Good news, that camel is again turning towards its original task, the milk. Camel is no more the animal of the old world, but an animal which may be used to combat the growing desertification and to feed millions of people living in those regions. It has been shown that camels can provide 15-20 liters of milk per day for a lactation period of up to 18 months, making it a very good farm animal.

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Based on my personal experience of a camel farm for milk purpose, some camels can produce >12,000 kg milk per lactation (genetic potential) but the majority of population fall in >3,000 kg. The yield is sustainable in the true sense as camel consumes a lesser quantity of water/kg milk production. The same is true for the energy consumption as the camel doesn’t need weather comfort because of its special genes adapted to hostile weathers. 

Africa, the Climate Change Hot Spot

Studies conducted in the horn of Africa revealed that the camel produced more milk than the other types of tropical animals compared on the basis of kg/TLU/year. A wide part of the African continent is well familiar with the camel milk, and consider it the fluid of choice in all conditions. Camel Milk and Challenges of Modern Time; The Concept of Natural Health

Africa camel

The Treasure is Uncovered in Another Hot Spot

South Asia, especially dryland (Western India and a major part of Pakistan) are the worst affected by the climate change calamities. The great Thar Desert being the habitat of the world’s best milk camel is an uncovered treasure of the region. Badly neglected and hidden from the consideration of the policymakers. A Beautiful Camel Heritage is Sinking

The Camel Milk in Pakistan~An Example

Pakistan is home to 0.9 million camels with a 20% of lactating camel (herd composition) Livestock production and population census in Pakistan: Determining their relationship with agricultural GDP using econometric analysis. About 0.18 million camels give milk for a lactation (average 2,200 kg/lactation), producing around 396,000 ton of milk annually but had never been considered a documented food item in the grey records of the country. Per head basis camel in the country produces far better than the indigenous cattle/buffalo breeds, Frisian, and their crosses (in true measurement model).

Image result for best brela camel pakistan milk udder

Conclusion

The time has reached to know and exploit the true potential of native genetic resources like camel and to find the ways to sustain livelihood (in the true sense) of the generations to come. I would appreciate a positive and healthy debate to be initiated regarding the food production in a truly sustainable model under the climate change scenario.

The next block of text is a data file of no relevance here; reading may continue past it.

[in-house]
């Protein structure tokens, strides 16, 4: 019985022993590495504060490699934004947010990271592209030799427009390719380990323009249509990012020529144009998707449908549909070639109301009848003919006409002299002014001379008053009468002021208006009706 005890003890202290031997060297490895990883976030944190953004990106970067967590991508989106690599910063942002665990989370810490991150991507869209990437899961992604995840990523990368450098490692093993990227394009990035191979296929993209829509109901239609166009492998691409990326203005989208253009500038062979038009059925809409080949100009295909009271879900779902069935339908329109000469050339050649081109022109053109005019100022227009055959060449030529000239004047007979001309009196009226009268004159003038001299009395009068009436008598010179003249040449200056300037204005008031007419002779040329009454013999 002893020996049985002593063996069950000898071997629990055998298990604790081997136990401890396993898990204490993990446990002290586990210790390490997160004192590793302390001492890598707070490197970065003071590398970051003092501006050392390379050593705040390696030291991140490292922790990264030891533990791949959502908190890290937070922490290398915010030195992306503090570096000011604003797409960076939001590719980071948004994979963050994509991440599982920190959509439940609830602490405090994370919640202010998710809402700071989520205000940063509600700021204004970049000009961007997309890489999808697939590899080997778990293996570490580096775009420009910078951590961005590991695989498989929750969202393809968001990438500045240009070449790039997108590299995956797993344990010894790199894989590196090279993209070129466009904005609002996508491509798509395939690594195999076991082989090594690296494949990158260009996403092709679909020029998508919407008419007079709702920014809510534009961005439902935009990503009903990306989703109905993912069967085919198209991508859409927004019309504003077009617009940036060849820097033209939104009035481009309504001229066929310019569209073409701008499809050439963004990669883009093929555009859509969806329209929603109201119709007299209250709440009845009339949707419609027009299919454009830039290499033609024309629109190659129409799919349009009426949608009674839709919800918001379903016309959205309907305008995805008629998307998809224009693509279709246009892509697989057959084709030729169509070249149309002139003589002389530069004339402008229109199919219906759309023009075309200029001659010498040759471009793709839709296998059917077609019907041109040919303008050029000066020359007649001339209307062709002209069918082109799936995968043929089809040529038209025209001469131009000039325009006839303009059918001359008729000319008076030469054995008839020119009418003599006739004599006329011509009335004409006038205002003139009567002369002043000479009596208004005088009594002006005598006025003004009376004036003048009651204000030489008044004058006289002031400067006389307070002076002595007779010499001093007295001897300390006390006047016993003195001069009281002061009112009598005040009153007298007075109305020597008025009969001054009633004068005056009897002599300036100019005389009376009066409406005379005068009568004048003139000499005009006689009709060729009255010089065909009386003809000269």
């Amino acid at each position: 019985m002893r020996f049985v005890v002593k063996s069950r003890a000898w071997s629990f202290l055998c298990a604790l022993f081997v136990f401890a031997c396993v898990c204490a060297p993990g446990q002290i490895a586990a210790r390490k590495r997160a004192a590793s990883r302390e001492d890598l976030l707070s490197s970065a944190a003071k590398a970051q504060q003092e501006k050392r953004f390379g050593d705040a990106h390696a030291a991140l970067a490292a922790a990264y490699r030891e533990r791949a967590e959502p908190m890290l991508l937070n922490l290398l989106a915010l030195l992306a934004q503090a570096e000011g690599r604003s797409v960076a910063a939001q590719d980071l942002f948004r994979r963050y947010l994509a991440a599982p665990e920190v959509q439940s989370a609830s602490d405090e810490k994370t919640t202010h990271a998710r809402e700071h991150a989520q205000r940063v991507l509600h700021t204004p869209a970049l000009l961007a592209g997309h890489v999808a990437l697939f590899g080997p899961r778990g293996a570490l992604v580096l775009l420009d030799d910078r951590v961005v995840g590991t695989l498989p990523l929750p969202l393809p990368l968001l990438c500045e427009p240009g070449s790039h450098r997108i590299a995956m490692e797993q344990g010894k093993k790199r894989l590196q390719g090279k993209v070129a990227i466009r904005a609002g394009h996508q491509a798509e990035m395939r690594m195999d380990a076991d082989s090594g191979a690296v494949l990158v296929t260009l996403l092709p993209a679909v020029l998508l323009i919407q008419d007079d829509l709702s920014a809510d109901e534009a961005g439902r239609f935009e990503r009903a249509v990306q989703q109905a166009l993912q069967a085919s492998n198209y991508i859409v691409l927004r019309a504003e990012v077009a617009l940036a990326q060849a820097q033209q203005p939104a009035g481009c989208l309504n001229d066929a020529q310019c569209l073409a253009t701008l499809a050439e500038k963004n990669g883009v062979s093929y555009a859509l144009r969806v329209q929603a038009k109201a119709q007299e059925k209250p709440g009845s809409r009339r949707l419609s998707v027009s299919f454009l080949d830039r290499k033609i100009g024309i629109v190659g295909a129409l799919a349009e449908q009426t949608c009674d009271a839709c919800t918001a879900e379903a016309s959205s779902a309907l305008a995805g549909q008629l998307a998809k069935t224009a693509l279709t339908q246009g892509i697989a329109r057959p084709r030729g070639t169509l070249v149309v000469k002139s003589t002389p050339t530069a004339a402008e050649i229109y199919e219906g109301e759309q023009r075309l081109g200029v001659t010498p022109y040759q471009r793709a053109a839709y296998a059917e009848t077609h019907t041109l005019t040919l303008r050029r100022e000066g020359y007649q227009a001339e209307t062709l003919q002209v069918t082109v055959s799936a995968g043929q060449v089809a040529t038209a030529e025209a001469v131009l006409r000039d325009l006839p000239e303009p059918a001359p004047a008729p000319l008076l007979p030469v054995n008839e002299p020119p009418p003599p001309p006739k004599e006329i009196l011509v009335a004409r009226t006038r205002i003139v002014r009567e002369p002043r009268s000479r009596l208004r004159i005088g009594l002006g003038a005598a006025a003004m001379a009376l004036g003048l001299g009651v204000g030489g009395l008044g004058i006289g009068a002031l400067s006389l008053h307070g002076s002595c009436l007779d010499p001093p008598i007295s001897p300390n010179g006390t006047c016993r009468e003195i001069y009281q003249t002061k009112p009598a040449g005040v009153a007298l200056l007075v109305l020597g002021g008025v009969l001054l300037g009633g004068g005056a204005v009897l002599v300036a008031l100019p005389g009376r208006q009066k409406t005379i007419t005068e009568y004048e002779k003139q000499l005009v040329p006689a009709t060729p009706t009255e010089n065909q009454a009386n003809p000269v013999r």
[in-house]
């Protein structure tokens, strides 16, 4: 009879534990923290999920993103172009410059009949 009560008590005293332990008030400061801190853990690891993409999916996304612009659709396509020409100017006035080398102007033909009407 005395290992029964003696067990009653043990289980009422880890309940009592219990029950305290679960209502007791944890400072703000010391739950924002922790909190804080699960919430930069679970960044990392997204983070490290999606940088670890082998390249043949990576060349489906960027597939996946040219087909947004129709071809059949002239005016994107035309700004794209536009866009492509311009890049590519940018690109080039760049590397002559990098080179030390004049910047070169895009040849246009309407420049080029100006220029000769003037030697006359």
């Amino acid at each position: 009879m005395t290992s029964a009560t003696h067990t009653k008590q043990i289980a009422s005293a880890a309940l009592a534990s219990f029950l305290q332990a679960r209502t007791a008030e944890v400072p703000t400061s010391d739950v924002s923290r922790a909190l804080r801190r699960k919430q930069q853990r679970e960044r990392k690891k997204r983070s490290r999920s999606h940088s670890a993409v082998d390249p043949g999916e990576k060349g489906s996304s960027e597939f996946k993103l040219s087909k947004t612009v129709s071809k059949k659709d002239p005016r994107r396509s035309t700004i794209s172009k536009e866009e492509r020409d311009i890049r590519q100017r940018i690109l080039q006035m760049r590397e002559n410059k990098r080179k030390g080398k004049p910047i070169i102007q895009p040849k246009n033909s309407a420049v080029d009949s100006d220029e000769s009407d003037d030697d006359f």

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Plants that are Liked such as Icecream by the Camels. Part 2

Camel and goats like the salty and spiny species of plants. Such plants are also called ice cream species for camel and goats. In part 1, we discussed the fodder trees which are very much liked by the camels and goats. Here the bushes species will be briefly discussed along with the pictures.The Ice Cream Species of Plants for the Camel and Goat. Part 1

1. Leptadenia pyrotechnica (Marakh as local Arabic name, Bararra in Pashtu)

It is widespread from Africa, the Arabian peninsula to South Asia. The camel likes it very much because of its taste and flavor. When lush, it has higher contents of CP.

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The fiber of the plant is used for the treatment of gout and rheumatism

One picture tells different and multidimensional stories. Markh (Leptadenia) plant playing a multipurpose role, from halting creeping sand, provides shelter to insects, soil conservation to the camel food. The camels browse this Ice cream species of plant.

Marakh is a multipurpose plant, use for different aspects as well as food. I have started a new series of short films on the ice cream species of plants. The link to the video channel about the March plant is given below. Camel Icecream spp Marakh or Boom Bush (Leptadenia pyrotechnica)

22xBroom Bush

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The flowers are edible

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The bush is also considered as diuretic both in human and animals. Some camel keepers offer Markh to the male camel when they have urine obstruction problem. We the Pashtun people make chewing gum from this plant.